Local startups include chocolatiers

Hadley Vandiver | Boulder Weekly

In recent years, Boulder has become a haven for startup companies and locally crafted products. One typically mass-produced item, chocolate, has blossomed in Boulder’s local craft market. Working with small batches and quality ingredients, local chocolate crafters make products that look and taste completely different from the typical Hershey’s bar.

Two new artisans have joined a local scene that already boasts the likes of Chocolove, Robin Chocolates, Concertos in Chocolate, Desiderio Chocolates, Truffles in Paradise and Piece, Love & Chocolate.

Around 2009, Anna Davies and Robbie Stout decided they were unhappy with the chocolate bars on the market, and decided to venture into the world of chocolate making and startup companies. They launched Ritual Chocolates last July.

“We recognized the potential for chocolate to be on par with wine, beer, cheese and coffee as a fine food,” Stout says. “But all the chocolate that was being sold as fine food was terrible, and that’s what really kicked us off. The combination of learning and understanding what the potential could be, and not finding what we wanted.”

Stout and Davies traveled to Costa Rica to find the perfect cacao beans to use in their chocolate. Now, they distinguish themselves from other chocolate makers by the process through which they craft their products.

The entire process, from sorting the beans to aging the chocolate, is slow and labor-intensive, and Davies and Stout do it all on their own.

In the refining stages, they use 100-year-old equipment designed specifically for chocolate. Many bigger chocolate manufacturers use modern processing equipment built for speed rather than for texture and taste, and they are usually just “modified curry mixers,” Stout says.

Stout also cites bean quality as a factor in the taste of their bars.

“Most of the mass manufacturers are using beans from the Ivory Coast or Ghana, where not only are the labor conditions really ugly, but the beans don’t have good flavor,” Stout says. “On the other hand, our Costa Rican beans taste a bit like wine. They have a lot of blackberry notes and woodiness. Our Madagascar beans have dried fruit and apricot, strawberry jam flavors. They are so much richer.”

Another local chocolate business, Life Openings Chocolate, also began due to the owner’s dissatisfaction with mass-produced chocolate.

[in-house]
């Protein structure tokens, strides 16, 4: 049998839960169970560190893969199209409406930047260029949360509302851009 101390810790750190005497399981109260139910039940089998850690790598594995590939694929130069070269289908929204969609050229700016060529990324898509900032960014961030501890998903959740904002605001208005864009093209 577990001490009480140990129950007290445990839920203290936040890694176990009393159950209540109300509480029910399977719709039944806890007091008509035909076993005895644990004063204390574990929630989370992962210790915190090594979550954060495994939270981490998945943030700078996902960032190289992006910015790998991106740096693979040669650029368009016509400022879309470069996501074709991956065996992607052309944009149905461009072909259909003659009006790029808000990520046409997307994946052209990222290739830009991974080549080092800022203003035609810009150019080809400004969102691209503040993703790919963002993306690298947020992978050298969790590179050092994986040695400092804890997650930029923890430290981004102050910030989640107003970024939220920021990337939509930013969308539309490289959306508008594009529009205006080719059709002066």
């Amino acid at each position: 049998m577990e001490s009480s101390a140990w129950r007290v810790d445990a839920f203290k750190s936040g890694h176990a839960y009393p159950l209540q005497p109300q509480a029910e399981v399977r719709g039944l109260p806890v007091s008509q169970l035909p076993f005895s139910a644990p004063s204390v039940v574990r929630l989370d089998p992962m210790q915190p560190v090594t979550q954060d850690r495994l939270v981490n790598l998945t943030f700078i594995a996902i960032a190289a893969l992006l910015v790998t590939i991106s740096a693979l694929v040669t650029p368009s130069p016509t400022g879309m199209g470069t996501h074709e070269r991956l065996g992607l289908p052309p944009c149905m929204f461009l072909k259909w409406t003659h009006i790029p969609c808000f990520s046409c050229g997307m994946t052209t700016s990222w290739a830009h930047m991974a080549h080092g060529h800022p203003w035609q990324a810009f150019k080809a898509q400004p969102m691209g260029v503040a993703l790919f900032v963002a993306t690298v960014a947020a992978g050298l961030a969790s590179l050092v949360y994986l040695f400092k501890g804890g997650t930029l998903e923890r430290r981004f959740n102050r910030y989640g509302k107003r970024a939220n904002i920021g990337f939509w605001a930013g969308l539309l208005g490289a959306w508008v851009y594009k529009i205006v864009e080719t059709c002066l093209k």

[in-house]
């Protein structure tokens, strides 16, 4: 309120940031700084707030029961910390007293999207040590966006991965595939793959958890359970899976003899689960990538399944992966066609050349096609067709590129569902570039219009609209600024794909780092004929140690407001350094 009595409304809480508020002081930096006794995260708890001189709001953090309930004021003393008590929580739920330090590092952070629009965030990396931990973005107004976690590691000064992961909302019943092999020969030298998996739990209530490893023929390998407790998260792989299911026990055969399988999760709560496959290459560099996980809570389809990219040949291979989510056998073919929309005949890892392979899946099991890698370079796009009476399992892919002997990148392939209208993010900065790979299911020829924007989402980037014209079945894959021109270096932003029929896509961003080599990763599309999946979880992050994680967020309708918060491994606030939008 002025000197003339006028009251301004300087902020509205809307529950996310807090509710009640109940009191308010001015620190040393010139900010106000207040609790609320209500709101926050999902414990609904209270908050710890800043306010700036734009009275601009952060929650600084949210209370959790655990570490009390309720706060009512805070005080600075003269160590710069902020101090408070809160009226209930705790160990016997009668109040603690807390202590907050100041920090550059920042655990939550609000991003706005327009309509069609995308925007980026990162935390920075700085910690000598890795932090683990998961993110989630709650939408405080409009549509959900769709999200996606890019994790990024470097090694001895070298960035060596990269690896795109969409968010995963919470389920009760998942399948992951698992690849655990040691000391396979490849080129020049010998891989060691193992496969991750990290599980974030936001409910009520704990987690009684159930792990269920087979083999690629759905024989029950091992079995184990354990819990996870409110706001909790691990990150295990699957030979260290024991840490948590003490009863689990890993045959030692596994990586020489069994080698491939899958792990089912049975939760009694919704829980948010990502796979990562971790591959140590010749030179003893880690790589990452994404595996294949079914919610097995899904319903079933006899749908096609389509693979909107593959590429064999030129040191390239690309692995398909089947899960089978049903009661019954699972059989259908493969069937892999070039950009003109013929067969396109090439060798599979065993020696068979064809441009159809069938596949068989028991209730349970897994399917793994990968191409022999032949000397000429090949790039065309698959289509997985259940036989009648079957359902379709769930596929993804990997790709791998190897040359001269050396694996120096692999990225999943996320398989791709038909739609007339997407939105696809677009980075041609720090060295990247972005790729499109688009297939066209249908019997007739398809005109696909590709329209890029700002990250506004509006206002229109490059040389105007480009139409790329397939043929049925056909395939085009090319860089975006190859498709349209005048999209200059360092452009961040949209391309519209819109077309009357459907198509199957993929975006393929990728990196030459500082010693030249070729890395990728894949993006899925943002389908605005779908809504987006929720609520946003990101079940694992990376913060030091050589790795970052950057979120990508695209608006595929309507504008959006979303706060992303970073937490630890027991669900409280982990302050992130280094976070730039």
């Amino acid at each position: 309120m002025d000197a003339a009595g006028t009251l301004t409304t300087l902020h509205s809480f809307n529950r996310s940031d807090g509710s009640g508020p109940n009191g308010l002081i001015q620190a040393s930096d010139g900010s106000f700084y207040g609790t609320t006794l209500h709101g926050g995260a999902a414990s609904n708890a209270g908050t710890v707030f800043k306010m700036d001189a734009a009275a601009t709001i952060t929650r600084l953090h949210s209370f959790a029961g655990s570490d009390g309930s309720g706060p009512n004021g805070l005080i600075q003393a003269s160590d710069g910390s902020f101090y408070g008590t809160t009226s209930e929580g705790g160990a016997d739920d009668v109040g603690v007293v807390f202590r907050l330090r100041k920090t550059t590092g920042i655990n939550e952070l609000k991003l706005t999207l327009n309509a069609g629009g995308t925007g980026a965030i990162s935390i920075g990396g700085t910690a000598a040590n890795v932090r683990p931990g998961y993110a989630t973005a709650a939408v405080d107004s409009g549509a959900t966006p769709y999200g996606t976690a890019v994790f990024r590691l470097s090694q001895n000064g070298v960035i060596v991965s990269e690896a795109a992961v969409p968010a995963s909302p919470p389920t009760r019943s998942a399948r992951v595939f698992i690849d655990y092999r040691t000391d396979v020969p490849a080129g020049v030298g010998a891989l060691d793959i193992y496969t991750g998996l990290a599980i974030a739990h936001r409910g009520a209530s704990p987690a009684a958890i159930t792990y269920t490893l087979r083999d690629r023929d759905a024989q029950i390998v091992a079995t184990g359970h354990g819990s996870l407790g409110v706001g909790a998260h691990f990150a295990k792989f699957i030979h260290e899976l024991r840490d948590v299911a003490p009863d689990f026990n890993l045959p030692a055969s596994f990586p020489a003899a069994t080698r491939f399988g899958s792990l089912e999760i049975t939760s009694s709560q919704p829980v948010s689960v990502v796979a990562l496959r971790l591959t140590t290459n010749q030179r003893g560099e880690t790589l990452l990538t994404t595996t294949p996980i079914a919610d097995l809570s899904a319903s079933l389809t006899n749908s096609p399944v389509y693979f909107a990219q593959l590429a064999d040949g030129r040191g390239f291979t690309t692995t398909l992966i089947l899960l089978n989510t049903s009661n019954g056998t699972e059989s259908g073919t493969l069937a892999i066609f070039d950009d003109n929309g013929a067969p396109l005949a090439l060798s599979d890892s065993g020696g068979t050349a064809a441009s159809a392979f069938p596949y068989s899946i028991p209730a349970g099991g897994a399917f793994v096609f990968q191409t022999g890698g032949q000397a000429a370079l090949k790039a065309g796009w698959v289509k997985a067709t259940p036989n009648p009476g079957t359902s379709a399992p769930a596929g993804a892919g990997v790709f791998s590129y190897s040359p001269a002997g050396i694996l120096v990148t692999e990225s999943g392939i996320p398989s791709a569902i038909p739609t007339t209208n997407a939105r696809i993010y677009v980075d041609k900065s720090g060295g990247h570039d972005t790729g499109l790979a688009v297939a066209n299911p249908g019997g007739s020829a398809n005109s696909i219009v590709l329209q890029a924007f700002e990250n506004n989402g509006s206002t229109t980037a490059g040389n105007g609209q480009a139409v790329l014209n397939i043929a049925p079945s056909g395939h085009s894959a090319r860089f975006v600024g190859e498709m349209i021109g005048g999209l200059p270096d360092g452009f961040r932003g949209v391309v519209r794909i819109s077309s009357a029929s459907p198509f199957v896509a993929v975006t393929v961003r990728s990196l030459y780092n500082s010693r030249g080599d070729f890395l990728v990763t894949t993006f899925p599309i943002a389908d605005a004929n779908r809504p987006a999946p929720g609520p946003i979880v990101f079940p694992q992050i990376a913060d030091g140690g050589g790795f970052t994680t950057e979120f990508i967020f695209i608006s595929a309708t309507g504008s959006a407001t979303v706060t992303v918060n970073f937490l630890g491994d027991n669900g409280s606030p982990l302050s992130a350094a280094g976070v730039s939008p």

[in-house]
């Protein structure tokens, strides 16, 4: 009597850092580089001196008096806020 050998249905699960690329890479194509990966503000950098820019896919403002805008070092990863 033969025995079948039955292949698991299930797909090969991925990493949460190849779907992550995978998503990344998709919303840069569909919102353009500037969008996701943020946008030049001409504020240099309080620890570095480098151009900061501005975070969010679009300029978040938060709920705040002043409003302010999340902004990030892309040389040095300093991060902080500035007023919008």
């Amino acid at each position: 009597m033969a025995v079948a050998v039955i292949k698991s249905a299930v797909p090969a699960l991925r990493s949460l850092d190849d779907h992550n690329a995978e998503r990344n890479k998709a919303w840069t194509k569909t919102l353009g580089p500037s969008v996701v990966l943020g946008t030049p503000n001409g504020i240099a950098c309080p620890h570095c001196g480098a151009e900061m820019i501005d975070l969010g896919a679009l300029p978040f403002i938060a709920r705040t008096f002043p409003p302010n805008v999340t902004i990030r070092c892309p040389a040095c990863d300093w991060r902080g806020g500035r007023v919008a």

“I actually disliked chocolate all my life, so it’s rather ironic that I have a chocolate company,” says Barbara Yeagar, owner of Life Openings. “But then when I tried a pure cacao bean, I actually liked it. It made me realize that whatever had been presented to us all these years as chocolate had been, for lack of a better word, bastardized, filled with sugar and chemicals.”

The line of 12 chocolates that Yeagar produces includes flavors like chili and salt, coconut cream, tart cherry chocolate and mint cream.

The chocolates are raw, meaning they are never cooked above 115 degrees, and “live,” meaning the beans are soaked and allowed to germinate. Similar to nuts, when the beans germinate they become a vegetable instead of a bean, Yeager says, which classifies them as “living.”

One of the biggest complaints that Yeagar has against mass-produced chocolate is that most is treated with alkalizing agents, used to decrease the beans’ natural bitterness.

“I always thought, ‘What about how the chocolate makes you feel?’” Yeagar says. “Cacao beans have incredibly high levels of antioxidants –– higher than blueberries, acaí berries, goji berries –– but the alkali kills all of those antioxidants.”

Without those chemicals, the natural flavors and health benefits of the cacao beans are allowed to shine through, Yeager says.

Being such a widely loved product, it is hardly surprising that chocolate often spells success for these small companies.

The same could be said for a number of products. With the enormous number of mass-produced foods on the market today, quality is often sacrificed for quantity.

Hopefully, Boulder’s craft food manufacturers will continue fighting that trend, and their small companies will be baby steps toward better products.

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